Dane County is continuing to add public access points along the Upper Sugar River.

The county, which in 2013 began building what is now known as the Falk/Wells Sugar River Wildlife Area, has purchased more than 560 acres of land or access to the land along the river, stretching from the Town of Verona to Basco.

The Dane County Board of Supervisors voted Jan. 23 to purchase permanent access to another 1,450 feet of undeveloped streambank along the river for $23,540, on property owned by the Sarbacker family near Paoli.

The access will allow for public fishing, Dane County Executive Joe Parisi announced in a Jan. 21 press release. It comes in the form of a permanent easement in the Town of Montrose.

“By purchasing this easement along the Sugar River, more Dane County residents and visitors will have access to our natural spaces and be able to take part in recreational activities,” Parisi wrote. “These types of easements also protect our outdoor spaces so they can be enjoyed by future generations.”

The Sugar River is a cold-water trout stream identified as a Tier I Stream Project in the 2018-2023 Dane County Parks and Open Space Plan. According to the county release, the easement would also protect water quality and preserve fish and wildlife habitat.

Dane County’s 13 year old streambank easement program has protected more than 24 miles of streams countywide, the release states. The program keeps the land in private ownership while opening public access to trout fisheries.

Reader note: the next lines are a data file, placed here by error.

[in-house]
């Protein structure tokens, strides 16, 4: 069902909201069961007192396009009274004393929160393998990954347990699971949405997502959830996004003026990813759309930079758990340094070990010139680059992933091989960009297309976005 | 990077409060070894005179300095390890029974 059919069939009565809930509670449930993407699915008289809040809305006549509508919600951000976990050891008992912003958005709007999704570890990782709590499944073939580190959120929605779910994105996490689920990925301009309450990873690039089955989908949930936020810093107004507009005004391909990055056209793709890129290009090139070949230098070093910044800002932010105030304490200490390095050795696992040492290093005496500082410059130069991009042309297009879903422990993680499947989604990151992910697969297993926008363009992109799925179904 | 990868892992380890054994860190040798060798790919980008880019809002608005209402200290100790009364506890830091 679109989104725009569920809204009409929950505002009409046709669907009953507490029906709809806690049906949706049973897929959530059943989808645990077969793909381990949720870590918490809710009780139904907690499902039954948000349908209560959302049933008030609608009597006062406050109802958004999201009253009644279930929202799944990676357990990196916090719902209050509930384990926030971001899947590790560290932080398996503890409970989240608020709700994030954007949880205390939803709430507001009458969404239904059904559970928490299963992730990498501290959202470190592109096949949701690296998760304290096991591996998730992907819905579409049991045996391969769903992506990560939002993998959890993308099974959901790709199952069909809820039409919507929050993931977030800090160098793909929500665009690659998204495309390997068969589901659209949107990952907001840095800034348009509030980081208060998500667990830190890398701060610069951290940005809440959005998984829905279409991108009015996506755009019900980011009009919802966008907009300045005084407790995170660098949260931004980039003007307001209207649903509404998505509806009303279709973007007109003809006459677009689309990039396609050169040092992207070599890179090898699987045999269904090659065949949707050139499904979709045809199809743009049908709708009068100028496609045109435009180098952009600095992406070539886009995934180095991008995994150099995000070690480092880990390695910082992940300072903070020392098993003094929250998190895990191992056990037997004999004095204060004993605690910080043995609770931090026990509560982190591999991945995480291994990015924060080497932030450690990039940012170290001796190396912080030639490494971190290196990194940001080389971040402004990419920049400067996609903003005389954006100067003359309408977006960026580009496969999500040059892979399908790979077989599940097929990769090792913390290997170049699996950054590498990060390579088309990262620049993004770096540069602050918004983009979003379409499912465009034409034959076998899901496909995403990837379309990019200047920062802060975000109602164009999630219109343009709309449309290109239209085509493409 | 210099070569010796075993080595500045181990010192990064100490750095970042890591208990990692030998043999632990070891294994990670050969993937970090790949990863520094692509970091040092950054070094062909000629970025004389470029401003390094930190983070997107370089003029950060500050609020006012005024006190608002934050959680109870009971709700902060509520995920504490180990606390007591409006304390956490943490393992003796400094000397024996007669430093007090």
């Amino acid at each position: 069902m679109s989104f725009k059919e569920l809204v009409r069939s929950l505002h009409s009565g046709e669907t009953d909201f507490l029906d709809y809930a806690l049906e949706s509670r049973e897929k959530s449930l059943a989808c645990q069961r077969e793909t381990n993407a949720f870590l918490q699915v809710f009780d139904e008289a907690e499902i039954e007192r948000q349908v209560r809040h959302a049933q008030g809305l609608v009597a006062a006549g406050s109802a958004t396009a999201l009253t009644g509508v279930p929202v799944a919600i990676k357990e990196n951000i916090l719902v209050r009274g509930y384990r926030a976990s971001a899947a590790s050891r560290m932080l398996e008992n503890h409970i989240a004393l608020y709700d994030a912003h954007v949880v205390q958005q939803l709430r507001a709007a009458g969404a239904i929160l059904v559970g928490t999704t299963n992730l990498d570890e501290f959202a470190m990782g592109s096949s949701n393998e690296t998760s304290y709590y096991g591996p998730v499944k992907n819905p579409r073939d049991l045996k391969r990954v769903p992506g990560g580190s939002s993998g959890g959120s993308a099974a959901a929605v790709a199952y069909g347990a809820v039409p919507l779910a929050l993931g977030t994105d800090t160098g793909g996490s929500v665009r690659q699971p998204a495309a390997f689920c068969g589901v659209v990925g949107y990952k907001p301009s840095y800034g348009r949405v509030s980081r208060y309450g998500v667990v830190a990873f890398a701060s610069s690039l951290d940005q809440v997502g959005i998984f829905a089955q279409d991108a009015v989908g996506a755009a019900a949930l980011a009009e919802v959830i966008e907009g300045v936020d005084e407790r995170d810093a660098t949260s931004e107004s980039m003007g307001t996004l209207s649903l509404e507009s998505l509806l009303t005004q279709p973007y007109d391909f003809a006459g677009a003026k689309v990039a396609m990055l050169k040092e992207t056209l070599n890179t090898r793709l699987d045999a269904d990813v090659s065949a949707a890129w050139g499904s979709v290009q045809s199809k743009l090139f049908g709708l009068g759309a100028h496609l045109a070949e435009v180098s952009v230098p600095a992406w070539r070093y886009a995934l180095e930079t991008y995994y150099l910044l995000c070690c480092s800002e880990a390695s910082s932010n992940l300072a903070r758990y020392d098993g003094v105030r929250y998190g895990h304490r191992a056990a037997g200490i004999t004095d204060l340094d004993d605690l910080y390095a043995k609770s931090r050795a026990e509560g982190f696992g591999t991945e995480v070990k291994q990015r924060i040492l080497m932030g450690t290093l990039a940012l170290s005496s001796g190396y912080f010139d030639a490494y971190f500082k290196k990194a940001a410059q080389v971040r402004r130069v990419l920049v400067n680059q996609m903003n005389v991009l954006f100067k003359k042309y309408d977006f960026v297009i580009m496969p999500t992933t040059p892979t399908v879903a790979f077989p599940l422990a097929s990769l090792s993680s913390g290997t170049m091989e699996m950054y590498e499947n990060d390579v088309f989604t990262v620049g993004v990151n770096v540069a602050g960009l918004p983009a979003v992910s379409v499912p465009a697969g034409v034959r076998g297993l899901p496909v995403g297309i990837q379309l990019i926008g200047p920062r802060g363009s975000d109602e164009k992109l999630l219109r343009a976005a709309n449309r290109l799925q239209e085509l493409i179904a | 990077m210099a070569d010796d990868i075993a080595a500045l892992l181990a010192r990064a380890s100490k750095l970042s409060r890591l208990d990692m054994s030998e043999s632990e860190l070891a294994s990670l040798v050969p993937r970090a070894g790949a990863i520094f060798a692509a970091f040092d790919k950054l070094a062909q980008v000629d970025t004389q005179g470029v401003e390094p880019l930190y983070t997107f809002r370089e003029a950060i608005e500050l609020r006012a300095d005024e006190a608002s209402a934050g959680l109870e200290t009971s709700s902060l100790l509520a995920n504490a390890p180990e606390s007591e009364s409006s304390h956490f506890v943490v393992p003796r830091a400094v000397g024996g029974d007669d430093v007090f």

“This part of the Sugar River is close to long stretches of the river that the county has restored and opened for public fishing,” Southern Wisconsin Chapter of Trout Unlimited president Amy Klusmeier wrote in the county release. “The Sarbackers have taken wonderful care of the river, and it will offer wonderful fishing on a lovely piece of water.”

Two sections of the Sugar River were restored by Dane County, the DNR, and Trout Unlimited in the summers of 2017 and 2019, the release stated.

The county first acquired land for the nearby wildlife area from the Bruce Company, which owned more than 900 acres of land for its nursery and landscaping operations. The county named it in honor of former Executive Kathleen Falk and her chief of staff, Topf Wells, in 2014.

In June 2017, the county opened a 2-mile hiking trail in the area that connected two separate areas. That year, it purchased a half-mile of frontage from the Sarbacker family along the river’s West Branch for $31,600.

- Jim Ferolie